Soltau’s all around athletic versatility was developed as a youth growing up in Duluth, Minnesota, where he excelled in many sports: football, baseball, track, even hockey and skiing. Being inspired by University of Minnesota All-American halfback George Frank, Gordy gravitated towards football. During the middle of World War II when Gordy graduated from high school he enlisted in the United States Navy and was part of the Navy’s first class of frogmen (The Navy Seals today) specializing in underwater demolition.
Coming out of the Navy in 1945, Gordy enrolled in University of Minnesota. Under his role model football coach, Bernie Bierman, Gordy developed into a talented receiver, place kicker and learned the skills to also be a threat on defense. Gordy Soltau became one of the school’s legendary football figures. He was named to the “All Big Ten” team. He played in the Hula Bowl, the East-West Shrine game and on the college all stars team that beat the champion Philadelphia Eagles in 1950. He made the Minnesota Hall of Fame and the Duluth Hall of Fame.
It was 1950, and the San Francisco 49ers were starting their first year in the NFL when Gordy Soltau was hired by Coach Buck Shaw as a wide receiver and place kicker. The prior season the 49ers had played in the All-American Conference. Shaw’s job was to field a team that could compete with the longer and well established teams in the NFL, like the Los Angeles Rams. Gordy filled the bill in two areas as he was both a place kicker and wide receiver as well as could play offense and defense. Gordy was the 27th draft pick out of the University of Minnesota, chosen by the Green Bay Packers who traded him right away to the Cleveland Browns, who in turn dealt him to the 49ers. In 1952 and 1953 he led the NFL in scoring. During his nine seasons as a 49er he led the team in scoring with 644 points, 25 touchdowns, and 70 field goals. He was All-Pro in 1952, 1953, and 1954.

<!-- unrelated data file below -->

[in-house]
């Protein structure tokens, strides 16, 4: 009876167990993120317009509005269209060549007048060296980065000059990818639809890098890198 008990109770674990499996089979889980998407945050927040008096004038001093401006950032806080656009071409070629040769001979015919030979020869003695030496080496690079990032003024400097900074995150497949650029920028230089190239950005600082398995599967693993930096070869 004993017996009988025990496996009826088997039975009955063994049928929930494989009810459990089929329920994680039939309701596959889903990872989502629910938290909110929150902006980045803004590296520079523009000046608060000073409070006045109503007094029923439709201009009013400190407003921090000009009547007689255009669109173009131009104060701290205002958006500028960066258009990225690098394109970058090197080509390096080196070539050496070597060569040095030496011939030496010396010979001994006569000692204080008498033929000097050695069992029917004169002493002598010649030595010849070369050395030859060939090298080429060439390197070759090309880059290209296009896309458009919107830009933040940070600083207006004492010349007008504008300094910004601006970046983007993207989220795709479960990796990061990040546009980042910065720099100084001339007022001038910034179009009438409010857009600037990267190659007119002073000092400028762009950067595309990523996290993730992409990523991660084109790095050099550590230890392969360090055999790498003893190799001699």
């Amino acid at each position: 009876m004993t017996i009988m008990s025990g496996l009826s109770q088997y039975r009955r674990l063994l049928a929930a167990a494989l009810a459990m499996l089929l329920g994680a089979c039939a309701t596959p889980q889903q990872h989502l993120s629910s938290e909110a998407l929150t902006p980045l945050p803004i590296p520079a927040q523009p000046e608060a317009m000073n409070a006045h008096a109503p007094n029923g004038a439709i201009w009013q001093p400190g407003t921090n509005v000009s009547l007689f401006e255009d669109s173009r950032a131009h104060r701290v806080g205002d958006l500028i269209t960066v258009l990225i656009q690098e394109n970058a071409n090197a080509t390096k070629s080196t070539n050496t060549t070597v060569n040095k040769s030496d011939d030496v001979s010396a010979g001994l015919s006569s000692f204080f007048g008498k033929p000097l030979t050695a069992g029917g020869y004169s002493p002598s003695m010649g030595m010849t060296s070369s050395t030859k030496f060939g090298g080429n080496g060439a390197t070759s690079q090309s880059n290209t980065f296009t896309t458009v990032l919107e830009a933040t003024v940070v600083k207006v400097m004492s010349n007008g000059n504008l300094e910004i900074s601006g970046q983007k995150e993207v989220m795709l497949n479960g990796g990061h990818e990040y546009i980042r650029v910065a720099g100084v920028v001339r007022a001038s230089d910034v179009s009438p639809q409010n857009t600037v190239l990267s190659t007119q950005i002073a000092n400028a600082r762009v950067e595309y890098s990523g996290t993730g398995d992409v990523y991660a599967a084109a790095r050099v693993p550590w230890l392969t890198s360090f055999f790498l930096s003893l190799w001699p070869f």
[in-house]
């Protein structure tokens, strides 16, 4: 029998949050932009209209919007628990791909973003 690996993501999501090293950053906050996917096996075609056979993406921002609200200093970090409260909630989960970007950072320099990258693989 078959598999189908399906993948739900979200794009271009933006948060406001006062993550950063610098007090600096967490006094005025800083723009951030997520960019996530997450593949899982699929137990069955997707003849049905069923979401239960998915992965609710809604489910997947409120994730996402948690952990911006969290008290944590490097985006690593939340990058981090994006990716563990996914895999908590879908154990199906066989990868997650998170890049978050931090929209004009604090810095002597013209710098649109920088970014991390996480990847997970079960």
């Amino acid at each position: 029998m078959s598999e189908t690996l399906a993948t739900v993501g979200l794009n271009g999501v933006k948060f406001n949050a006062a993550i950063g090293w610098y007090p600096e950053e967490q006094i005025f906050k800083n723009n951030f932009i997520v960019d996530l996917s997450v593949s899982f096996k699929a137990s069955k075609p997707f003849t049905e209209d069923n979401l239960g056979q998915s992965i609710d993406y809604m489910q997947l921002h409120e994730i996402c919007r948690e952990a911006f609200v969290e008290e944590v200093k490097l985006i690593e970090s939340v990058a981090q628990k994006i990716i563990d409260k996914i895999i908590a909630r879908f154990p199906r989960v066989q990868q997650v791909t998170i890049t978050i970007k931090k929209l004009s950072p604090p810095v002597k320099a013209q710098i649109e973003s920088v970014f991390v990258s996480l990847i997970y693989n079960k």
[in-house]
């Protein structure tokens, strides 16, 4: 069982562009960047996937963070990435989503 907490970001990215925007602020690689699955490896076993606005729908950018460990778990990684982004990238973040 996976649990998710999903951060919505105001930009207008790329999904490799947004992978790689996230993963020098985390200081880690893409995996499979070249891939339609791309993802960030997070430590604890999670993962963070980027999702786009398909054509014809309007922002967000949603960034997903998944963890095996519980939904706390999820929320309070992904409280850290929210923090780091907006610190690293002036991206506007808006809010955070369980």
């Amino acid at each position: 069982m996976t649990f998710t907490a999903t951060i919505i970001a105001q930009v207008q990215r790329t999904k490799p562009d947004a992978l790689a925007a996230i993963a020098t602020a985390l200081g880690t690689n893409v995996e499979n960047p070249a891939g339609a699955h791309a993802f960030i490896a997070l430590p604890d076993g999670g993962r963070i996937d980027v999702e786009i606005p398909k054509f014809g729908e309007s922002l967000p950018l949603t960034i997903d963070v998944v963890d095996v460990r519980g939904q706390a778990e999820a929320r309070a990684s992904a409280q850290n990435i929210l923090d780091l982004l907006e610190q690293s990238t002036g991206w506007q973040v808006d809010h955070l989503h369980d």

Off the field Gordy was a pioneer in advancing benefits for NFL football players. He was the first player representative for the 49ers. Word got around that players were meeting and wanted to establish a dialogue with the owners. This was the beginning of a players’ association.
Gordy retired from the 49ers in 1959 and soon was inducted into The Bay Area Sports Hall of Fame. He then spent ten years as a color commentator with Bob Fouts at CBS television. His next job was five years at KSFO with Lon Simmons.